Utah Hell's Backbone Grill, other popular restaurants at risk of closing
Some of Utah's most popular eateries are fighting to stay afloat as they struggle to emerge from the pandemic.
- Several other culinary mainstays have already closed.
Driving the news: Hell's Backbone Grill in Boulder — Utah's first James Beard semifinalist for the nation's best restaurant — is trying to crowdfund its way to solvency, citing losses during COVID and rising costs.
- Owners Blake Spalding and Jen Castle were braced to deliver "the very sad announcement that we'd be closing our doors," they wrote in a newsletter Monday. Instead, they're trying to raise $324,000 for "short-term survival."
- Many other eateries — like Brownies x3 in Sugar House and Annie's Crepes and Pancakes in Bountiful — are warning customers of their vulnerability.
- Several hometown institutions like Salt Lake's Les Madeleines patisserie, Hector's in Millcreek and Murray's Restaurant Morelia shut their doors this month.
- Hell's Backbone, for example, has collected an array of accolades in its 23 years.
- That suggests the industry's economic challenges are massive, imperiling even highly successful players.
State of play: Inflated prices for raw goods, supply chain disruptions, and labor shortages have converged in "a perfect storm," Molly Kohrman, owner of Brownies x 3, told Axios.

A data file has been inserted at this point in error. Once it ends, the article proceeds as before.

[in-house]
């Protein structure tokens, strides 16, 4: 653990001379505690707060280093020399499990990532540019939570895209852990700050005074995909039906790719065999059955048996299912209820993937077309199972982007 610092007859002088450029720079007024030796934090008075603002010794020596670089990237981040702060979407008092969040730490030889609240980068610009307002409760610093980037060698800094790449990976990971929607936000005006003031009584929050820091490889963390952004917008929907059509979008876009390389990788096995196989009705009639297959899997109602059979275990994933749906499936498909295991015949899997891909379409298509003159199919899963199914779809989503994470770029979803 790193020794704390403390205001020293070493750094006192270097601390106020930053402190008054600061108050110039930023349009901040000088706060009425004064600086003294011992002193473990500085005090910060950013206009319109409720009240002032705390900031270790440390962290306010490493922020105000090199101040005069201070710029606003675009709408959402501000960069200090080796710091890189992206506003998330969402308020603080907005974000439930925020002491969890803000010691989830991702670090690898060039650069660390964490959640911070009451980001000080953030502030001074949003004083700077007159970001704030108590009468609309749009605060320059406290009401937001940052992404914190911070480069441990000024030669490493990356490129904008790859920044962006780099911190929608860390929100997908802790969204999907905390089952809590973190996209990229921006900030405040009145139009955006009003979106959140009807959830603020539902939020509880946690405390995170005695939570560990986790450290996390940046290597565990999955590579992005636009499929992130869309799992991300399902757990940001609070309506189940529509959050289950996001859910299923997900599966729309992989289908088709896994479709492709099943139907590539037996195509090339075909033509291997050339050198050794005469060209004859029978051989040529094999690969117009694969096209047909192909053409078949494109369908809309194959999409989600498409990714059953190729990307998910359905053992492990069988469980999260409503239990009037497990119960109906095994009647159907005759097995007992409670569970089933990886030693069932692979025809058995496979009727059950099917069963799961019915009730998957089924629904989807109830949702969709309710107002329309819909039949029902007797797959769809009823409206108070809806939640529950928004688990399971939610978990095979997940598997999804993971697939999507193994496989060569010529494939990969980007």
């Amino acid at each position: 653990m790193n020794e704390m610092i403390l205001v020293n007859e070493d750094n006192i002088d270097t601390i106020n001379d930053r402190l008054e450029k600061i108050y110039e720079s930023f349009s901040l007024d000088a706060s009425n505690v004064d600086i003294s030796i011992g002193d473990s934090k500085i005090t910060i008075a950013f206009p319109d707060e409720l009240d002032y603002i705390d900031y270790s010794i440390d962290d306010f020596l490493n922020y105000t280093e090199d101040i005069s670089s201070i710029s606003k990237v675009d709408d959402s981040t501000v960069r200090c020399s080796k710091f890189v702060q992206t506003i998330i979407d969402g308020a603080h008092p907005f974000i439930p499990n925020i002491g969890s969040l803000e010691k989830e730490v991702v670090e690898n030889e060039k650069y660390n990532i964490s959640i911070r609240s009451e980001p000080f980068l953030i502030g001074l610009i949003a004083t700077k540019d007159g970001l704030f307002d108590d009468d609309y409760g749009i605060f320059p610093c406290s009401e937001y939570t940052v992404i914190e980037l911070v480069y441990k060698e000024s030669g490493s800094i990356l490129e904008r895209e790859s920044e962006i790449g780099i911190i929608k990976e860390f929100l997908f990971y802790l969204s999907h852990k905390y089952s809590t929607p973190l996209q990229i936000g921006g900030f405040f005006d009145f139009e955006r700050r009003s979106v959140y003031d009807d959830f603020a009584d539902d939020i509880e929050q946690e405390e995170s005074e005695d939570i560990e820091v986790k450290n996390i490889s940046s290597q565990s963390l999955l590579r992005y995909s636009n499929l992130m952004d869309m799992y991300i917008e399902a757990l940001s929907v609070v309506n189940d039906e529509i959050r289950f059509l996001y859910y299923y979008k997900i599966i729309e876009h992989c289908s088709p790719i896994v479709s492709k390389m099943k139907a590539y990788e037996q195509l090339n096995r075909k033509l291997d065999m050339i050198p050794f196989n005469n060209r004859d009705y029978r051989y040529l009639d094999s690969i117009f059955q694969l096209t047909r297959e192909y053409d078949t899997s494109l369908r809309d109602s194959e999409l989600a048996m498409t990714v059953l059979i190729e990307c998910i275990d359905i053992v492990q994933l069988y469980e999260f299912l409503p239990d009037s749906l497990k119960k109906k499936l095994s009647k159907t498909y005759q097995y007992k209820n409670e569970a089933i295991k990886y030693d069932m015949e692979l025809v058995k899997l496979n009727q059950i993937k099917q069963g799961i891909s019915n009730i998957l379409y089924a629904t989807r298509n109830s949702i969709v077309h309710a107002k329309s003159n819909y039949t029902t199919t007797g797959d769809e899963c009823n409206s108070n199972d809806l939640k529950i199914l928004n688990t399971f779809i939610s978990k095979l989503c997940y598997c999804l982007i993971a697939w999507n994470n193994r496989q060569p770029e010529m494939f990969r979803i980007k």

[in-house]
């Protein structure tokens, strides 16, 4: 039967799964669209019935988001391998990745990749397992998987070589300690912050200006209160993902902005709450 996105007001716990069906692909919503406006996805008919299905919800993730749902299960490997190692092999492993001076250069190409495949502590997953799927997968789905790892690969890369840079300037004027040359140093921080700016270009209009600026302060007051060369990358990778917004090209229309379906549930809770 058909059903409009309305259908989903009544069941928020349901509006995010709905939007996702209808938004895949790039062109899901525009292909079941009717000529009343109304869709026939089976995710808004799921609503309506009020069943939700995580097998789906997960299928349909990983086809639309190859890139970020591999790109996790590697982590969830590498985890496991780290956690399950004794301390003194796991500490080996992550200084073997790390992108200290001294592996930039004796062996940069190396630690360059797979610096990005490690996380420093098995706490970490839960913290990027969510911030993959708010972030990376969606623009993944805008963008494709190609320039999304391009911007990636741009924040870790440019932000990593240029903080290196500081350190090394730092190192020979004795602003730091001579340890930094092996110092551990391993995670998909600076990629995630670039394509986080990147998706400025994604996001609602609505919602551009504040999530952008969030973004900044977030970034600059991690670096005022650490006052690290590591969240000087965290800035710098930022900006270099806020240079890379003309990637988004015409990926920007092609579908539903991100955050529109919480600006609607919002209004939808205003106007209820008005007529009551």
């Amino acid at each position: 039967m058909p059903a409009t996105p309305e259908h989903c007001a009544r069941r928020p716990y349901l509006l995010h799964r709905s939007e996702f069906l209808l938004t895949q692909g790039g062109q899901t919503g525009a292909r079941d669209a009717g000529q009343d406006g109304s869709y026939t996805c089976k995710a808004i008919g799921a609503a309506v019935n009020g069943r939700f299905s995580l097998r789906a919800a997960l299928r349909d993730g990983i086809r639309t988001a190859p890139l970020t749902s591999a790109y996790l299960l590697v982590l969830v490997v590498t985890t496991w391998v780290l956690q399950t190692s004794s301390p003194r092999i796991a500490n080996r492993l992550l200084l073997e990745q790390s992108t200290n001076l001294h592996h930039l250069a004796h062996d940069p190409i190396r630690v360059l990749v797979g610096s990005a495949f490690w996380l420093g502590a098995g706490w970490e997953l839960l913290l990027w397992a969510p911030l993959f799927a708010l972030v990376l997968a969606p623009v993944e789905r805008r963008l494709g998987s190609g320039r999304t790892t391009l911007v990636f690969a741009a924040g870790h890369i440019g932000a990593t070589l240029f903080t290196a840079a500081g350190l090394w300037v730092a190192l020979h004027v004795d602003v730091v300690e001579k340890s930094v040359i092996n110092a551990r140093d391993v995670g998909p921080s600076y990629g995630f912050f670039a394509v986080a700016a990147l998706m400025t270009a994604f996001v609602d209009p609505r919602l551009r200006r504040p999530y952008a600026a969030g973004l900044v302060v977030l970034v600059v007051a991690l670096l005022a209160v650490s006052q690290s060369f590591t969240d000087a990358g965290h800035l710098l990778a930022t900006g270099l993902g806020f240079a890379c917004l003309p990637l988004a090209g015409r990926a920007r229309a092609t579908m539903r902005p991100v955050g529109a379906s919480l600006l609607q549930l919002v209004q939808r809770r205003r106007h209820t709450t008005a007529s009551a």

- Customers also are pinching pennies and buying less than they did before the pandemic, Kohrman said.
- After spending two years drastically changing operations to keep serving customers, a lot of owners are exhausted and can't take out more loans to keep trying new things, she added.
By the numbers: Egg prices have risen from $15–$18 a case pre-pandemic to around $60 Kohrman said. Butter has risen from $1 to more than $3 per pound.
- Meanwhile, sales are down. For example, Thanksgiving brownie pie orders were down 50% this year.
- "In the food industry when your profit margins are around 30%, 1–2% makes a big difference. A 50% decrease is pretty significant," Kohrman said.
The latest: Hell's Backbone had raised close to $150,000 as of Tuesday afternoon. But, the owners stressed, the restaurant's future is tenuous due to rising costs and "shockingly reduced" tourism in southern Utah this year.
- Spalding and Castle said they alerted customers last month that they were emotionally preparing to close, but decided to try fundraising after an outpouring of support.
- "There is no path forward without you," the owners wrote. "No matter what happens, thank you for showing up all of these years."
What they're saying: "It always breaks my heart when people hear that some place is closing, and they're like 'Oh, if I'd only known, I would have come more often,'" Kohrman said. "Right now, just assume everyone is struggling. And if you can afford to go out — do it."
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